Researching a Nonfiction Book

One of the questions I get most often from my students is how much research you need to do to write a nonfiction book. The first thing you need to know is that you don’t do a lot less research for a short book.

I just signed contracts for 4 new books. Two are for tweens and teens with a wordcount of 15,000 words each. The other two are hi-lo books. These are for tweens with a low reading level. Each of these books is 3,300 words. While I will do less research for the shorter books, I won’t know how much less until I get all four projects done. This is because it depends more on the project topic than it does the length of the book.

Each of the longer books will take about 6 weeks to complete. The shorter will take 2 to 3. But the process is much the same.

First I read through the series specs that the editor sent me. This will tell me more or less what they want for the book. Then I read several general pieces on the topic. Then I list out my chapter titles.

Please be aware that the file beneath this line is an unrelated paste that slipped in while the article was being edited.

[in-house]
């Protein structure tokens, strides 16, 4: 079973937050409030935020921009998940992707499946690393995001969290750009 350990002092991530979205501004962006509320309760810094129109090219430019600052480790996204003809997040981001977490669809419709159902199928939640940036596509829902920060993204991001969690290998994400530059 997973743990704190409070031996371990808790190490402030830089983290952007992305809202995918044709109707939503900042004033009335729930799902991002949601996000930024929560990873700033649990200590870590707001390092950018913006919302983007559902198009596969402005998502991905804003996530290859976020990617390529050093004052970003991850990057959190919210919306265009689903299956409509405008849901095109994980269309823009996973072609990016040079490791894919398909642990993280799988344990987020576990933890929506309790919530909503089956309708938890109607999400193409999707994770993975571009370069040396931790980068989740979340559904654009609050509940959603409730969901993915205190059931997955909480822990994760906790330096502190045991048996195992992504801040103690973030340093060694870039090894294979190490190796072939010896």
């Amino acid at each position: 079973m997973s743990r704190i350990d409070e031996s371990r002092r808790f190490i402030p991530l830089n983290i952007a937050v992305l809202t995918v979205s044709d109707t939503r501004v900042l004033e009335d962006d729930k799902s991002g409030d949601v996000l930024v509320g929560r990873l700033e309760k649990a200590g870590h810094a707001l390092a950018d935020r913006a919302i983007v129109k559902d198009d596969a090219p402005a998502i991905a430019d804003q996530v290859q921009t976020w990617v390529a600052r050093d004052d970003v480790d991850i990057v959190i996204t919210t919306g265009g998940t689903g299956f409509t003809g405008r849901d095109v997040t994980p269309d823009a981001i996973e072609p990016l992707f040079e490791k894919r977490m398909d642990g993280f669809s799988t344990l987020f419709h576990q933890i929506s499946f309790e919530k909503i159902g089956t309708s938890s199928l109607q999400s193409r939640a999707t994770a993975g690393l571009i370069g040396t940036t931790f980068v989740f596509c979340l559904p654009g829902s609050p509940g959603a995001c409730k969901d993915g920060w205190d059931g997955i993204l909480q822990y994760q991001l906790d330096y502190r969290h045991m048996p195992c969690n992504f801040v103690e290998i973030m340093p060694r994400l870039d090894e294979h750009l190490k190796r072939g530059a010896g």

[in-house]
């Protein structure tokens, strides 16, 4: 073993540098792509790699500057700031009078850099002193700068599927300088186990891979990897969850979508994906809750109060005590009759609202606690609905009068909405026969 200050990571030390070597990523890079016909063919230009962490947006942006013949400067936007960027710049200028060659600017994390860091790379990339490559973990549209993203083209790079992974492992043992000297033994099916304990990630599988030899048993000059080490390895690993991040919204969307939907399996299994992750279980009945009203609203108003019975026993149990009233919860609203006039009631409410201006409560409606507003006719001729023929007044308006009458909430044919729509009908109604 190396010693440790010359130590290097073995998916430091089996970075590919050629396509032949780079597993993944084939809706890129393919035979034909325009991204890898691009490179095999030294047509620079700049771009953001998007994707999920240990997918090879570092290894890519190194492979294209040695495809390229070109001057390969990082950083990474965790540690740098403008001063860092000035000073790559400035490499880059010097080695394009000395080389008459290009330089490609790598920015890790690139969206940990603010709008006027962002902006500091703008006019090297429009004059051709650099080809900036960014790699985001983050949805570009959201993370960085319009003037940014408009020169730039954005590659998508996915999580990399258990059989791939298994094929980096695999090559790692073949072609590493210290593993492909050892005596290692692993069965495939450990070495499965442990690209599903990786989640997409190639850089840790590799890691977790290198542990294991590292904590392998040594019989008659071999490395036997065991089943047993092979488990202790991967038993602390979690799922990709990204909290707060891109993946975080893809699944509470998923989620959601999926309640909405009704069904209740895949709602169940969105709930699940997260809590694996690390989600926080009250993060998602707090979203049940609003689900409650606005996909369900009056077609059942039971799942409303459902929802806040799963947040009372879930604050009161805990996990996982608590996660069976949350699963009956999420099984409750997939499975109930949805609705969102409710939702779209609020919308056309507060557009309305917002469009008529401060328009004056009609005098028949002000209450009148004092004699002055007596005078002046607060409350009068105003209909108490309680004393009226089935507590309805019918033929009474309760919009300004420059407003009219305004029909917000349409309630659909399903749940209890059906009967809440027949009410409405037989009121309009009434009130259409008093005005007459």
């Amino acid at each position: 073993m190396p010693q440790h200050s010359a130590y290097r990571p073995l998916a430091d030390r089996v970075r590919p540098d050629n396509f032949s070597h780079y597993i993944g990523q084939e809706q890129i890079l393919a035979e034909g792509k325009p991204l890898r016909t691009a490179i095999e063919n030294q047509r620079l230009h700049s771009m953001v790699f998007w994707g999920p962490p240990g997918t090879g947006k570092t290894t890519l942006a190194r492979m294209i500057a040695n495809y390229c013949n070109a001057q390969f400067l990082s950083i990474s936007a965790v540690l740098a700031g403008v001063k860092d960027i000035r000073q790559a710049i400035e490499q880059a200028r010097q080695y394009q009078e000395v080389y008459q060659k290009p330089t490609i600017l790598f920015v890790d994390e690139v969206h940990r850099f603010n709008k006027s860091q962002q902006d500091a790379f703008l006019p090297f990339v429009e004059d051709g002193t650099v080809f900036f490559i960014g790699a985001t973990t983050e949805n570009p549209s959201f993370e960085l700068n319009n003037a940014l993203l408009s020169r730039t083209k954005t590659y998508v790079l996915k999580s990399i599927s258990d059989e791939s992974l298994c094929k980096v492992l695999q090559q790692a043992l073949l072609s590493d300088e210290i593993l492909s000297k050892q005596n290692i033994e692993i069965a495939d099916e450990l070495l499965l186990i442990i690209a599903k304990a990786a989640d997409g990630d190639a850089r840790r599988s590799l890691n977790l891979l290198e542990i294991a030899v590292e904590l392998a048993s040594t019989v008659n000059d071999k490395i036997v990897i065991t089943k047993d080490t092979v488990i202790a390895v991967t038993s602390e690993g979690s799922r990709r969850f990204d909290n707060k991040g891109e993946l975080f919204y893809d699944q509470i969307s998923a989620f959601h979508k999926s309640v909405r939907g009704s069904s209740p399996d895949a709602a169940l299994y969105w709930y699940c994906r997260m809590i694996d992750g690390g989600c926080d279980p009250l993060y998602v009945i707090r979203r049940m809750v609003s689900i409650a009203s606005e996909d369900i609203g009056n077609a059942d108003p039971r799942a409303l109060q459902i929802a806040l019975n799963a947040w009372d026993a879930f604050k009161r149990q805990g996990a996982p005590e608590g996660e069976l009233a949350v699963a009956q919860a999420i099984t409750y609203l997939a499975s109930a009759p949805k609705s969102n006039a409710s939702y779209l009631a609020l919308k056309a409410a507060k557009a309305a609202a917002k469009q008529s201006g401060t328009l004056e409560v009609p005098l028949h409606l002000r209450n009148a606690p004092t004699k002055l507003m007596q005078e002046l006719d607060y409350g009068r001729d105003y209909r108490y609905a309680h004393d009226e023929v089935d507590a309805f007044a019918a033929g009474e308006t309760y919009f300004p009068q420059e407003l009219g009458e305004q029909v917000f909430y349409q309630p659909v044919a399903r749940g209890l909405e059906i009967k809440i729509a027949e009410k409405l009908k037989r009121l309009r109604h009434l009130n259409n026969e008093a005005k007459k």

The next step is to dive into each chapter. I need four subheadings and three or four sidebars per chapter. As I outline, I add footnotes. I didn’t used to do this because I was afraid that it might clutter up the outline for my editor. But then I noticed that my editors had a tendency to ask questions about sources. Footnoting the outline makes it easier for both of us.

I turn in the outline with the first chapter. Once this is approved, I go back and write the whole thing. The information that I referenced in completing the outline is never enough to write the whole book. So I do more research as I go, adding even more footnotes and more sources.

By the time I finish, I may have as many as 60 sources for one of the shorter books and 200 for one of the longer. But, again, it depends on the topic. When I wrote about cancel culture, my editor actually recommended a book on surviving public humiliation. I read several psychological studies and sociological material and dozens of magazines and newspaper articles. But when I wrote on the Who, I was writing about a band that was and still is a big deal. There were books written about the band members and books written by the band members. That made the whole research process much easier.

So, how much research do you need to do? Enough to get the job done.

–SueBE